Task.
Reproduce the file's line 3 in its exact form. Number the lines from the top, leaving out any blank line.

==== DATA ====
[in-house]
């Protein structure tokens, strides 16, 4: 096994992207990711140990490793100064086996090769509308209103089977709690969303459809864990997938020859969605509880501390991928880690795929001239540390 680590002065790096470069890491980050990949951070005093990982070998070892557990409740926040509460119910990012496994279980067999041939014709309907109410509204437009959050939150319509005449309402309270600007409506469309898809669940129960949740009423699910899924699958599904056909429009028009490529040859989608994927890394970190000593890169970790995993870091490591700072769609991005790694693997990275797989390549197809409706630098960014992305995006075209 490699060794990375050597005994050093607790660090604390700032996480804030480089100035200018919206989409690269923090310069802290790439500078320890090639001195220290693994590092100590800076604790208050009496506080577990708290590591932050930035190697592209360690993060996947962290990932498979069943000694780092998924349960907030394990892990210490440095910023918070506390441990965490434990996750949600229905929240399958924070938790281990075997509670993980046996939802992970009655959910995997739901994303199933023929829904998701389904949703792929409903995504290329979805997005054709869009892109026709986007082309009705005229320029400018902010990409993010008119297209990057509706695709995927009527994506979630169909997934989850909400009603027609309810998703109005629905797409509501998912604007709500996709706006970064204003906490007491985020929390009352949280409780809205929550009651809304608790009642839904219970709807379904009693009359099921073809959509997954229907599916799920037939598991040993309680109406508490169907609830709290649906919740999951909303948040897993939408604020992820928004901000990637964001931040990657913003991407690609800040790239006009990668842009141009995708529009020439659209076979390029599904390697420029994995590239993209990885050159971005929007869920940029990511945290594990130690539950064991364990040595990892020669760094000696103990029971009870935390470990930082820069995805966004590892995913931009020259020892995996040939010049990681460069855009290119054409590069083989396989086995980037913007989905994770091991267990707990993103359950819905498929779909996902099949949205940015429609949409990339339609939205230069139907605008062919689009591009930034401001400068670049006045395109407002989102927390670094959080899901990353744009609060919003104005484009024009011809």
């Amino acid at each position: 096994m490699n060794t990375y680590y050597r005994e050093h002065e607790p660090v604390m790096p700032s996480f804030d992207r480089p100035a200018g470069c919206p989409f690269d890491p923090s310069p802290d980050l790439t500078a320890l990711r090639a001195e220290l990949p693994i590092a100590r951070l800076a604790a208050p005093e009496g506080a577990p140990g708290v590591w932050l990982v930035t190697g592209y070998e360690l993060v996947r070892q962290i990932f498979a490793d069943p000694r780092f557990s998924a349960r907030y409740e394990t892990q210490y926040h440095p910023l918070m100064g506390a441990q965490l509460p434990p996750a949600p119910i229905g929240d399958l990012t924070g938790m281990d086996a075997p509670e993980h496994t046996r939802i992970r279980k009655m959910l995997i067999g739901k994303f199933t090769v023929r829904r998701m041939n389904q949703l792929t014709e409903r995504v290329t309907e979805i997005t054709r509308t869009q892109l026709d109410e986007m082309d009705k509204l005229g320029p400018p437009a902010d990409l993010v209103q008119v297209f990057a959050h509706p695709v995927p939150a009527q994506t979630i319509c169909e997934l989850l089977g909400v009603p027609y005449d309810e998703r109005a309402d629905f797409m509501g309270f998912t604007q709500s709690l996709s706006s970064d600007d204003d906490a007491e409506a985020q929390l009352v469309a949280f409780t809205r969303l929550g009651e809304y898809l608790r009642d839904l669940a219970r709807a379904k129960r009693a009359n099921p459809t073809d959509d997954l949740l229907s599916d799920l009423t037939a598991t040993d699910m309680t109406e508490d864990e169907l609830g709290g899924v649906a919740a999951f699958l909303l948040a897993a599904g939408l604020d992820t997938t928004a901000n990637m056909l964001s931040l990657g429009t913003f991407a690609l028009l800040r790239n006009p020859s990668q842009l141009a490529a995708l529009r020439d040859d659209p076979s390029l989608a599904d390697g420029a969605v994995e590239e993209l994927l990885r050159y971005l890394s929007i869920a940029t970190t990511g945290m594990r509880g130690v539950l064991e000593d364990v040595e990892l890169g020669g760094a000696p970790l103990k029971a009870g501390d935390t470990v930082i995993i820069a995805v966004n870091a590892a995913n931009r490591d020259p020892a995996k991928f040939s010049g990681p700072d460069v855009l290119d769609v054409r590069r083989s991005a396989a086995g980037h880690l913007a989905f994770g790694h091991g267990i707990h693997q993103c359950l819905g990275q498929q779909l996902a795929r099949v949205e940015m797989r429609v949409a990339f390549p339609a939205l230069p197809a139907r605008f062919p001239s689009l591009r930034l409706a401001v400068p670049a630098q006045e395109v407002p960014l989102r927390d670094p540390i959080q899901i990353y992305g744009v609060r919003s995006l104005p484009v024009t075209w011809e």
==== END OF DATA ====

């Amino acid at each position: 096994m490699n060794t990375y680590y050597r005994e050093h002065e607790p660090v604390m790096p700032s996480f804030d992207r480089p100035a200018g470069c919206p989409f690269d890491p923090s310069p802290d980050l790439t500078a320890l990711r090639a001195e220290l990949p693994i590092a100590r951070l800076a604790a208050p005093e009496g506080a577990p140990g708290v590591w932050l990982v930035t190697g592209y070998e360690l993060v996947r070892q962290i990932f498979a490793d069943p000694r780092f557990s998924a349960r907030y409740e394990t892990q210490y926040h440095p910023l918070m100064g506390a441990q965490l509460p434990p996750a949600p119910i229905g929240d399958l990012t924070g938790m281990d086996a075997p509670e993980h496994t046996r939802i992970r279980k009655m959910l995997i067999g739901k994303f199933t090769v023929r829904r998701m041939n389904q949703l792929t014709e409903r995504v290329t309907e979805i997005t054709r509308t869009q892109l026709d109410e986007m082309d009705k509204l005229g320029p400018p437009a902010d990409l993010v209103q008119v297209f990057a959050h509706p695709v995927p939150a009527q994506t979630i319509c169909e997934l989850l089977g909400v009603p027609y005449d309810e998703r109005a309402d629905f797409m509501g309270f998912t604007q709500s709690l996709s706006s970064d600007d204003d906490a007491e409506a985020q929390l009352v469309a949280f409780t809205r969303l929550g009651e809304y898809l608790r009642d839904l669940a219970r709807a379904k129960r009693a009359n099921p459809t073809d959509d997954l949740l229907s599916d799920l009423t037939a598991t040993d699910m309680t109406e508490d864990e169907l609830g709290g899924v649906a919740a999951f699958l909303l948040a897993a599904g939408l604020d992820t997938t928004a901000n990637m056909l964001s931040l990657g429009t913003f991407a690609l028009l800040r790239n006009p020859s990668q842009l141009a490529a995708l529009r020439d040859d659209p076979s390029l989608a599904d390697g420029a969605v994995e590239e993209l994927l990885r050159y971005l890394s929007i869920a940029t970190t990511g945290m594990r509880g130690v539950l064991e000593d364990v040595e990892l890169g020669g760094a000696p970790l103990k029971a009870g501390d935390t470990v930082i995993i820069a995805v966004n870091a590892a995913n931009r490591d020259p020892a995996k991928f040939s010049g990681p700072d460069v855009l290119d769609v054409r590069r083989s991005a396989a086995g980037h880690l913007a989905f994770g790694h091991g267990i707990h693997q993103c359950l819905g990275q498929q779909l996902a795929r099949v949205e940015m797989r429609v949409a990339f390549p339609a939205l230069p197809a139907r605008f062919p001239s689009l591009r930034l409706a401001v400068p670049a630098q006045e395109v407002p960014l989102r927390d670094p540390i959080q899901i990353y992305g744009v609060r919003s995006l104005p484009v024009t075209w011809e």